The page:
Existing development is at a very low-density and there are wide roads and long stretches of undeveloped riverfront, he says, and the location is one of the best in central Bangkok for commuting by car.
Located at the intersection of two expressways, the eight lane Rama III road is rarely congested and is just a short drive to Sathon, Silom and Sukhumvit.
The new Bhumipol Bridge is one of a number of investments in transport infrastructure approved by the government has approved invest – a catalyst in the Docklands project in London, which overcame early teething problems to become a commercial rival to the financial district of the City and the site of some of the most sought-after residential projects.
But Tonson does not plan to execute its grand vision alone and others are already playing a part to raise aspirations for the future of the district.
Tonson has produced a CGI rendering of a deliberately visionary and futuristic Bangkok skyline studded with glass spires.
The company says the imagined skyline is inspirational rather than illustrative and as such creates an immediate sense of what can done, pushing at the boundaries that Chachchon says are too often be accepted as the limits of the possible for Bangkok.
There are signs that this district on a previously forgotten reach of the river is attracting wider interest.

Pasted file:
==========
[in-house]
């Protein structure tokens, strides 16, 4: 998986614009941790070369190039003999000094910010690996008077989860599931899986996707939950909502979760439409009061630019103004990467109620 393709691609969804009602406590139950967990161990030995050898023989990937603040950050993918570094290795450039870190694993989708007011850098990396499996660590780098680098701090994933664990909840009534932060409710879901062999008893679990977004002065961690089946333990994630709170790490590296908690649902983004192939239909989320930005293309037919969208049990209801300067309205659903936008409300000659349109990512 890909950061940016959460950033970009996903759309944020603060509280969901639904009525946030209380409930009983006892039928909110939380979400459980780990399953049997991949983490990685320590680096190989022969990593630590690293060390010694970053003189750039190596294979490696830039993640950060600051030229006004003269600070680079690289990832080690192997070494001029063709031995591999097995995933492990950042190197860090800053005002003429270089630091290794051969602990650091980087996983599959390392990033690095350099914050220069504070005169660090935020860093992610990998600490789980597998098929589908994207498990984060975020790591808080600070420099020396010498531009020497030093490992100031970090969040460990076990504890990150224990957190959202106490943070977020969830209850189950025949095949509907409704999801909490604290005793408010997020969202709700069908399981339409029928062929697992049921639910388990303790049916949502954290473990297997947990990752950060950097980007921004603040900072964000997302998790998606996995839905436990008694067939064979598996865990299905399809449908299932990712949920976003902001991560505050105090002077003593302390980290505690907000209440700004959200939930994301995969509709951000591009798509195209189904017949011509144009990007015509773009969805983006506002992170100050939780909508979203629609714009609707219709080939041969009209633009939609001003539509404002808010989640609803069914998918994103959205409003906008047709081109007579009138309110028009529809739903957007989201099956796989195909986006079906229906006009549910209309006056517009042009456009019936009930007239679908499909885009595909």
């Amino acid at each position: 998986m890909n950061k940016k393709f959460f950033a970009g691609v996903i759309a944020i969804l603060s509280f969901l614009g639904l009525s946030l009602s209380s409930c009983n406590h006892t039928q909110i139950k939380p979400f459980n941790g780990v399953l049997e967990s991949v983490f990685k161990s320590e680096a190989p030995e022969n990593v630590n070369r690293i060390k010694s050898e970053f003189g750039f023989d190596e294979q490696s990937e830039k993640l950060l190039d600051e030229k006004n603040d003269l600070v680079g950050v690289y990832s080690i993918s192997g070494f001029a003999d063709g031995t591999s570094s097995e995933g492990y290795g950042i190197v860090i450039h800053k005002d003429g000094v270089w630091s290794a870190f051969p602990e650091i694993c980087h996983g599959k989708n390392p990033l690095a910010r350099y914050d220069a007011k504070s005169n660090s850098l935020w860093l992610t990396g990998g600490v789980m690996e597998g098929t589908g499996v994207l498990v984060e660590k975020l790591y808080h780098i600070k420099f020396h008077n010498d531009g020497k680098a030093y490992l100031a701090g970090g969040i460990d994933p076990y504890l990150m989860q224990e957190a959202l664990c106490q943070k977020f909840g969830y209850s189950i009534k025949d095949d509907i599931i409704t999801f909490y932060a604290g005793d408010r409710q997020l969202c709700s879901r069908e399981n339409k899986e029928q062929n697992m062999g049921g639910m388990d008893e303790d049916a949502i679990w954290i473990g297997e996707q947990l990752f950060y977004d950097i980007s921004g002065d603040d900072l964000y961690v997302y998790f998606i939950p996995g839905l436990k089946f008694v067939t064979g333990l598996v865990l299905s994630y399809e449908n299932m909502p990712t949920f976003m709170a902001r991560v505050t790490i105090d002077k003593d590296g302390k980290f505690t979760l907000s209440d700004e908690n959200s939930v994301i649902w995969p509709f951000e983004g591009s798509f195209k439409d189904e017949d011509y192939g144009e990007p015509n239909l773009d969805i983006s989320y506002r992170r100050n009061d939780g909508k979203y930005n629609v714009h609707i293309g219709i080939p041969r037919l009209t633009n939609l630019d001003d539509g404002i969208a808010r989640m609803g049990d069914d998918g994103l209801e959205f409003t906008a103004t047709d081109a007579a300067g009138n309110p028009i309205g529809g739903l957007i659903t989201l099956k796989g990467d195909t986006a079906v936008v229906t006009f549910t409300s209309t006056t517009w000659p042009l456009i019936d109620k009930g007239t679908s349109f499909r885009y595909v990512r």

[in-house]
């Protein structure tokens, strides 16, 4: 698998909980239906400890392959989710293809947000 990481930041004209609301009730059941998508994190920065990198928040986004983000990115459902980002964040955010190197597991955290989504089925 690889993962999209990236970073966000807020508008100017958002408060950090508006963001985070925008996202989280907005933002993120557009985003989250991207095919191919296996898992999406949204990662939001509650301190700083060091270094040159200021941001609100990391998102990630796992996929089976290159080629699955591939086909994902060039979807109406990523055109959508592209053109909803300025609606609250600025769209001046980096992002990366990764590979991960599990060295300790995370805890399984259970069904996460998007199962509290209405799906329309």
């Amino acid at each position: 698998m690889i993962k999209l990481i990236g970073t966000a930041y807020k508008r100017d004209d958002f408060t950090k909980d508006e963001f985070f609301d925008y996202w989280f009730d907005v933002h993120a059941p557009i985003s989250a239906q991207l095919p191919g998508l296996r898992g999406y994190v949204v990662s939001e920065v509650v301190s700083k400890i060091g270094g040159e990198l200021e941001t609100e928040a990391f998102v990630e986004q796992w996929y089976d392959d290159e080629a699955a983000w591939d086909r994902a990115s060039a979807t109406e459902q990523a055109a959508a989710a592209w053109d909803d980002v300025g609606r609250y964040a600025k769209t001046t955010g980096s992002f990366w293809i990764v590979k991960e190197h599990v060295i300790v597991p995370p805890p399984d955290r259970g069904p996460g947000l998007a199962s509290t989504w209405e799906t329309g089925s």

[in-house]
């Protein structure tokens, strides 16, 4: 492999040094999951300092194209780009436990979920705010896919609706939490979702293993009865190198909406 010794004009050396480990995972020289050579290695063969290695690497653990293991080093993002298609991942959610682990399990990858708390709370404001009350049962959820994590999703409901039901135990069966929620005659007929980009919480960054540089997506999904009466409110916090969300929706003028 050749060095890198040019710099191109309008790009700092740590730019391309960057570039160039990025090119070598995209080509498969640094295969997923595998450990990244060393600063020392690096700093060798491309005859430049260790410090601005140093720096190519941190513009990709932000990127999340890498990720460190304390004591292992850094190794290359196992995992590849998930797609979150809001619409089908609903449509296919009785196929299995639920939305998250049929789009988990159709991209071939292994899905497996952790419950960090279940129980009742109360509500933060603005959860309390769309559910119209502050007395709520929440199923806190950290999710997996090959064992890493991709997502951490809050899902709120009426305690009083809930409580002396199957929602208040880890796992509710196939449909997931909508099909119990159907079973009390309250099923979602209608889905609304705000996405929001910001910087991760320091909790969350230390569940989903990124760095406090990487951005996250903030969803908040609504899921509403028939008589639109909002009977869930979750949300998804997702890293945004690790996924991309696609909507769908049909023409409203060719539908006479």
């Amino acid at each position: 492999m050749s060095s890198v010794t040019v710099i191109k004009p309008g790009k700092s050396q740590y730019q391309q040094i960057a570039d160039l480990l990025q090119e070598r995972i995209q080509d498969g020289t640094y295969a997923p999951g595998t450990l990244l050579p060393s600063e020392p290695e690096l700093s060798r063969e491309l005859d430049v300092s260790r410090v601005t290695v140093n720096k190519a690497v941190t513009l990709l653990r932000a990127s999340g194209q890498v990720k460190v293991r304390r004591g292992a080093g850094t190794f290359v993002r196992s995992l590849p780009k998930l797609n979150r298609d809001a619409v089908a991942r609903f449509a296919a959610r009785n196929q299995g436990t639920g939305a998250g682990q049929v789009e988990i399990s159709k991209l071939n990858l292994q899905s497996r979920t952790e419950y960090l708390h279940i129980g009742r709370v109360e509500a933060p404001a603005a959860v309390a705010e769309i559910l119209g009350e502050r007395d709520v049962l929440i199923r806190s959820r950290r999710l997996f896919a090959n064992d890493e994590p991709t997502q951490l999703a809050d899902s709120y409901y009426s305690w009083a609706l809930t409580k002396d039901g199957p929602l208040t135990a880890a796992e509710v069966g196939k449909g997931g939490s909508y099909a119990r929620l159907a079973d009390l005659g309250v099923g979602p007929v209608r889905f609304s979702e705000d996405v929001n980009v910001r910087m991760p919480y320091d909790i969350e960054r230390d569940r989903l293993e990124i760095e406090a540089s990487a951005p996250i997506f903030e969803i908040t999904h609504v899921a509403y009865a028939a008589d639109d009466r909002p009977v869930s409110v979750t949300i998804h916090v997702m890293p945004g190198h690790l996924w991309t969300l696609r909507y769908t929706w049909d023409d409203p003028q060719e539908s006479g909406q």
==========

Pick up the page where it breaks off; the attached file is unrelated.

Supply in the area totals just over 16,329 units launched from 2003 to the second quarter of this year. The pioneer developer in the area, LPN Development, has a market share of approximately 40 per cent of the total supply. But most of the projects developed by LPN target lower income buyers.
During the first half of 2011, there were approximately 1,400 units added in this area with a take-up rate around 85 per cent.
Tonson points to signs of growing interest in the commercial side of the district. Two other major banks, Krung Thai Bank and Bangkok Bank, are among those businesses to have acquired plots of land for potential new offices and there is continuing discussion of the area as “the future Wall Street of Bangkok”, Dr Sarakorn says.
For Chachchon, an important part of Tonson’s role is to elevate the ambition of the companies it invests in, installing in each a clear belief in the possibility that they can be among the best in the world.
Three generations ago the Ratanarak group started as a small shipping business. It was one of only eight business groups in Thailand to survive in the top 40 after the 1997 financial crisis and today the group includes businesses worth some US$12 billion.
Similar family run business groups have faced natural constraints and a particular challenge as they pass from one generation to the next.
“No trees can grow to the sky”, is a local saying that captures the experience of other Asian business groups that have struggled for longevity.
Despite this, the Ratanarak group has managed to navigate a successful path through the obstacles and opportunities of the past 70 years.
And Chachchon says that a clear vision of the future and the patience and resources to take a long-term view is key to that survival. Indeed the Ratanaraks, he proudly points out, have a track record as successful pioneers in many of Bangkok’s now prime locations. They were for example among the first developers on Ploenchit Road.
Only one question remains, will Bangkok that has resisted so many attempts to impose order on its sometimes anarchic development, see it the Tonson way?